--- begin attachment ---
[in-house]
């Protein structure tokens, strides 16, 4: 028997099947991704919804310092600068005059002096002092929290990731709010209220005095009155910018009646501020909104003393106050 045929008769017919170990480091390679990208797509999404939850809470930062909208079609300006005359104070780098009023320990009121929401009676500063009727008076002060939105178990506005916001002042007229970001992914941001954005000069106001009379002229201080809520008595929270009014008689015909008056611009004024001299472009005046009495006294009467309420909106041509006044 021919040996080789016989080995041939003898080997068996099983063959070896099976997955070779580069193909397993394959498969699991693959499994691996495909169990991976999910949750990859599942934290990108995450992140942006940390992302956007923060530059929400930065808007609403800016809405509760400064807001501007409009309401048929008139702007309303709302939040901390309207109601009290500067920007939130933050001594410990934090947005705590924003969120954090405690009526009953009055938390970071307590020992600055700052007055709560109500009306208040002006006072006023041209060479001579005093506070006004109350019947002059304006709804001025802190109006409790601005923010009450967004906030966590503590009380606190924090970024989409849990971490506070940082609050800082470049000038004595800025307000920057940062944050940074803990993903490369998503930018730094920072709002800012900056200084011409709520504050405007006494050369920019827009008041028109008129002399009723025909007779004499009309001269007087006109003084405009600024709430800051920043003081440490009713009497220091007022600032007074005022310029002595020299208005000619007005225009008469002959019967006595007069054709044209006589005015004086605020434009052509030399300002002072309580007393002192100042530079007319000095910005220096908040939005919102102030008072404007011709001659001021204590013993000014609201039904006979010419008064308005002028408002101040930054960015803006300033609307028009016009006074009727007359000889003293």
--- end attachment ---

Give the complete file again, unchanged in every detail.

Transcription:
[in-house]
């Protein structure tokens, strides 16, 4: 028997099947991704919804310092600068005059002096002092929290990731709010209220005095009155910018009646501020909104003393106050 045929008769017919170990480091390679990208797509999404939850809470930062909208079609300006005359104070780098009023320990009121929401009676500063009727008076002060939105178990506005916001002042007229970001992914941001954005000069106001009379002229201080809520008595929270009014008689015909008056611009004024001299472009005046009495006294009467309420909106041509006044 021919040996080789016989080995041939003898080997068996099983063959070896099976997955070779580069193909397993394959498969699991693959499994691996495909169990991976999910949750990859599942934290990108995450992140942006940390992302956007923060530059929400930065808007609403800016809405509760400064807001501007409009309401048929008139702007309303709302939040901390309207109601009290500067920007939130933050001594410990934090947005705590924003969120954090405690009526009953009055938390970071307590020992600055700052007055709560109500009306208040002006006072006023041209060479001579005093506070006004109350019947002059304006709804001025802190109006409790601005923010009450967004906030966590503590009380606190924090970024989409849990971490506070940082609050800082470049000038004595800025307000920057940062944050940074803990993903490369998503930018730094920072709002800012900056200084011409709520504050405007006494050369920019827009008041028109008129002399009723025909007779004499009309001269007087006109003084405009600024709430800051920043003081440490009713009497220091007022600032007074005022310029002595020299208005000619007005225009008469002959019967006595007069054709044209006589005015004086605020434009052509030399300002002072309580007393002192100042530079007319000095910005220096908040939005919102102030008072404007011709001659001021204590013993000014609201039904006979010419008064308005002028408002101040930054960015803006300033609307028009016009006074009727007359000889003293």